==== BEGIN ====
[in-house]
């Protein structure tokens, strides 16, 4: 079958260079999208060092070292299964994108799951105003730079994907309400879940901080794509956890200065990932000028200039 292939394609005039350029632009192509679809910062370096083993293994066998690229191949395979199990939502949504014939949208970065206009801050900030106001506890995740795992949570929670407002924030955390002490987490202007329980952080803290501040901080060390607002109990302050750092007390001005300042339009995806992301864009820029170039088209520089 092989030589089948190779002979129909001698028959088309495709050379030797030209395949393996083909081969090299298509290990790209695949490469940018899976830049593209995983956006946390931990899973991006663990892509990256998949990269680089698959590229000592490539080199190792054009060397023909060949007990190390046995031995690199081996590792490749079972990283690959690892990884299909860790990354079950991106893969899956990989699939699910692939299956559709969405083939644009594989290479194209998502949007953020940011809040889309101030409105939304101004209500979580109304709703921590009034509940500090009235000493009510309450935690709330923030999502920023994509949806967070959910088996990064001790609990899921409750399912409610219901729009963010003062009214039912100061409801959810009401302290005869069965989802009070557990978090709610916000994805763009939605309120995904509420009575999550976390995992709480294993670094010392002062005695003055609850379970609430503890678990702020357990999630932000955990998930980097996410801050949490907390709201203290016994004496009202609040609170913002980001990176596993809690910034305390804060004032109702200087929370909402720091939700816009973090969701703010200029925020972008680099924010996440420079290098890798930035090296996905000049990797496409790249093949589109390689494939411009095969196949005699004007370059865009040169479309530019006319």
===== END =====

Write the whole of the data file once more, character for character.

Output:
[in-house]
């Protein structure tokens, strides 16, 4: 079958260079999208060092070292299964994108799951105003730079994907309400879940901080794509956890200065990932000028200039 292939394609005039350029632009192509679809910062370096083993293994066998690229191949395979199990939502949504014939949208970065206009801050900030106001506890995740795992949570929670407002924030955390002490987490202007329980952080803290501040901080060390607002109990302050750092007390001005300042339009995806992301864009820029170039088209520089 092989030589089948190779002979129909001698028959088309495709050379030797030209395949393996083909081969090299298509290990790209695949490469940018899976830049593209995983956006946390931990899973991006663990892509990256998949990269680089698959590229000592490539080199190792054009060397023909060949007990190390046995031995690199081996590792490749079972990283690959690892990884299909860790990354079950991106893969899956990989699939699910692939299956559709969405083939644009594989290479194209998502949007953020940011809040889309101030409105939304101004209500979580109304709703921590009034509940500090009235000493009510309450935690709330923030999502920023994509949806967070959910088996990064001790609990899921409750399912409610219901729009963010003062009214039912100061409801959810009401302290005869069965989802009070557990978090709610916000994805763009939605309120995904509420009575999550976390995992709480294993670094010392002062005695003055609850379970609430503890678990702020357990999630932000955990998930980097996410801050949490907390709201203290016994004496009202609040609170913002980001990176596993809690910034305390804060004032109702200087929370909402720091939700816009973090969701703010200029925020972008680099924010996440420079290098890798930035090296996905000049990797496409790249093949589109390689494939411009095969196949005699004007370059865009040169479309530019006319």